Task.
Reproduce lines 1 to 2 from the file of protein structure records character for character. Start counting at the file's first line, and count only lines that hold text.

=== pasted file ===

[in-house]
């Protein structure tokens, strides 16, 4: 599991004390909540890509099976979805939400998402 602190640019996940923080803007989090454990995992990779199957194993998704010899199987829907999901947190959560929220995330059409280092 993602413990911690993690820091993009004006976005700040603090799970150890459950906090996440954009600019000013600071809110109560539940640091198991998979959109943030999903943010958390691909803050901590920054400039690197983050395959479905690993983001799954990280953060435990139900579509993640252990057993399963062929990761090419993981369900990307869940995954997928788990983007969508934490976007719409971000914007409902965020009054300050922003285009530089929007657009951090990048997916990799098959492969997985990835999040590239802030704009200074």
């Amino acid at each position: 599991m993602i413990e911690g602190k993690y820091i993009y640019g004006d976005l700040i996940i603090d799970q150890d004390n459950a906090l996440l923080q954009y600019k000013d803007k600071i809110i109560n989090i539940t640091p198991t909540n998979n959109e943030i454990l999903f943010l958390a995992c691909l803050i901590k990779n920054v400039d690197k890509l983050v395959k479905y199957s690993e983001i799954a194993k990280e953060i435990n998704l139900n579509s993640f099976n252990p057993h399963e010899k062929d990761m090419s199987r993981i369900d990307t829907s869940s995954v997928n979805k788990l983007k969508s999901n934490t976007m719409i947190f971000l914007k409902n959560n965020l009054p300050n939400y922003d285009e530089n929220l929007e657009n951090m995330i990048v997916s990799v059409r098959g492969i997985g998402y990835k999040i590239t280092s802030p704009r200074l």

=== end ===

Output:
[in-house]
């Protein structure tokens, strides 16, 4: 599991004390909540890509099976979805939400998402 602190640019996940923080803007989090454990995992990779199957194993998704010899199987829907999901947190959560929220995330059409280092 993602413990911690993690820091993009004006976005700040603090799970150890459950906090996440954009600019000013600071809110109560539940640091198991998979959109943030999903943010958390691909803050901590920054400039690197983050395959479905690993983001799954990280953060435990139900579509993640252990057993399963062929990761090419993981369900990307869940995954997928788990983007969508934490976007719409971000914007409902965020009054300050922003285009530089929007657009951090990048997916990799098959492969997985990835999040590239802030704009200074």